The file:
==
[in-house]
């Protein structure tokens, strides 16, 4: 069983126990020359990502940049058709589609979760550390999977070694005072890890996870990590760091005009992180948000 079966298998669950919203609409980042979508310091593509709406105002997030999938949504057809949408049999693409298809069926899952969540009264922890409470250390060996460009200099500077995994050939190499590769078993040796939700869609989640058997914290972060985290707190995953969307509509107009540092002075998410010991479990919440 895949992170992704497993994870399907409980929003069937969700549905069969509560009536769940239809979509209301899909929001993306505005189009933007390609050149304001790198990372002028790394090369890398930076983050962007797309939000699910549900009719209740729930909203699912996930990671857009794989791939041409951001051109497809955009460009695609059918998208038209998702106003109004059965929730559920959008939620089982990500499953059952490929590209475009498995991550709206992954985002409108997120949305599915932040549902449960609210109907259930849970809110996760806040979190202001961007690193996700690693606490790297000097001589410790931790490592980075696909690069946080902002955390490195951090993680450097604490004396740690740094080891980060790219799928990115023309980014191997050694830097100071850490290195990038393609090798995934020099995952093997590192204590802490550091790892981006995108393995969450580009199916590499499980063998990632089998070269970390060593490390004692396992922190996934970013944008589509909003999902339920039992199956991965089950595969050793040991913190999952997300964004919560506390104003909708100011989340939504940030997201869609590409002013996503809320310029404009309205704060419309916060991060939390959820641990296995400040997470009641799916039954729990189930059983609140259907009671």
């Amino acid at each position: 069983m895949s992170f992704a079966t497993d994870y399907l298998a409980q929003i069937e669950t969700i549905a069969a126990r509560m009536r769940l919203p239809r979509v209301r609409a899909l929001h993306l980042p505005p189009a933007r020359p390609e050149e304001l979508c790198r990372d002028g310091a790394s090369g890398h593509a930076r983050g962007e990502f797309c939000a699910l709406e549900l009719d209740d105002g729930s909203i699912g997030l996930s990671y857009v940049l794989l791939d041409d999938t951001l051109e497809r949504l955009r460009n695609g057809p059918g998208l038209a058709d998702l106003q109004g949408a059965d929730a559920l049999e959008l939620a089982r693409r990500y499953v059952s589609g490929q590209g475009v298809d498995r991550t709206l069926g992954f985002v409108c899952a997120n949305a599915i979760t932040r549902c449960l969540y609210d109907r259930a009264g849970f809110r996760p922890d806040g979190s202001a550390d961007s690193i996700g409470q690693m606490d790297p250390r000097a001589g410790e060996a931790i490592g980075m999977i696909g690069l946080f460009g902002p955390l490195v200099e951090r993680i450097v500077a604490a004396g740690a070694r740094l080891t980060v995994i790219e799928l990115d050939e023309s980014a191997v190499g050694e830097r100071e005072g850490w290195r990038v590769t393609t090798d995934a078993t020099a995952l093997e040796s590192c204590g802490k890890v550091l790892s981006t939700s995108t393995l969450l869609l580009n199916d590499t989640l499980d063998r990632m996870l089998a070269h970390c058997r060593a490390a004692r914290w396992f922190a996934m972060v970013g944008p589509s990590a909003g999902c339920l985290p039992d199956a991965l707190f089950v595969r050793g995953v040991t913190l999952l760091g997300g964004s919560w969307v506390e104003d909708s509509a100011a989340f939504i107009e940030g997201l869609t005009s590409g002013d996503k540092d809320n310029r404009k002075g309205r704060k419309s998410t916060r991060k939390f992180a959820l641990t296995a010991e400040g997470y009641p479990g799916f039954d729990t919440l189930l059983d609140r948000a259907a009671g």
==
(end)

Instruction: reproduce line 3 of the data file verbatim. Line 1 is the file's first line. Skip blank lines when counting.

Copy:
């Amino acid at each position: 069983m895949s992170f992704a079966t497993d994870y399907l298998a409980q929003i069937e669950t969700i549905a069969a126990r509560m009536r769940l919203p239809r979509v209301r609409a899909l929001h993306l980042p505005p189009a933007r020359p390609e050149e304001l979508c790198r990372d002028g310091a790394s090369g890398h593509a930076r983050g962007e990502f797309c939000a699910l709406e549900l009719d209740d105002g729930s909203i699912g997030l996930s990671y857009v940049l794989l791939d041409d999938t951001l051109e497809r949504l955009r460009n695609g057809p059918g998208l038209a058709d998702l106003q109004g949408a059965d929730a559920l049999e959008l939620a089982r693409r990500y499953v059952s589609g490929q590209g475009v298809d498995r991550t709206l069926g992954f985002v409108c899952a997120n949305a599915i979760t932040r549902c449960l969540y609210d109907r259930a009264g849970f809110r996760p922890d806040g979190s202001a550390d961007s690193i996700g409470q690693m606490d790297p250390r000097a001589g410790e060996a931790i490592g980075m999977i696909g690069l946080f460009g902002p955390l490195v200099e951090r993680i450097v500077a604490a004396g740690a070694r740094l080891t980060v995994i790219e799928l990115d050939e023309s980014a191997v190499g050694e830097r100071e005072g850490w290195r990038v590769t393609t090798d995934a078993t020099a995952l093997e040796s590192c204590g802490k890890v550091l790892s981006t939700s995108t393995l969450l869609l580009n199916d590499t989640l499980d063998r990632m996870l089998a070269h970390c058997r060593a490390a004692r914290w396992f922190a996934m972060v970013g944008p589509s990590a909003g999902c339920l985290p039992d199956a991965l707190f089950v595969r050793g995953v040991t913190l999952l760091g997300g964004s919560w969307v506390e104003d909708s509509a100011a989340f939504i107009e940030g997201l869609t005009s590409g002013d996503k540092d809320n310029r404009k002075g309205r704060k419309s998410t916060r991060k939390f992180a959820l641990t296995a010991e400040g997470y009641p479990g799916f039954d729990t919440l189930l059983d609140r948000a259907a009671g």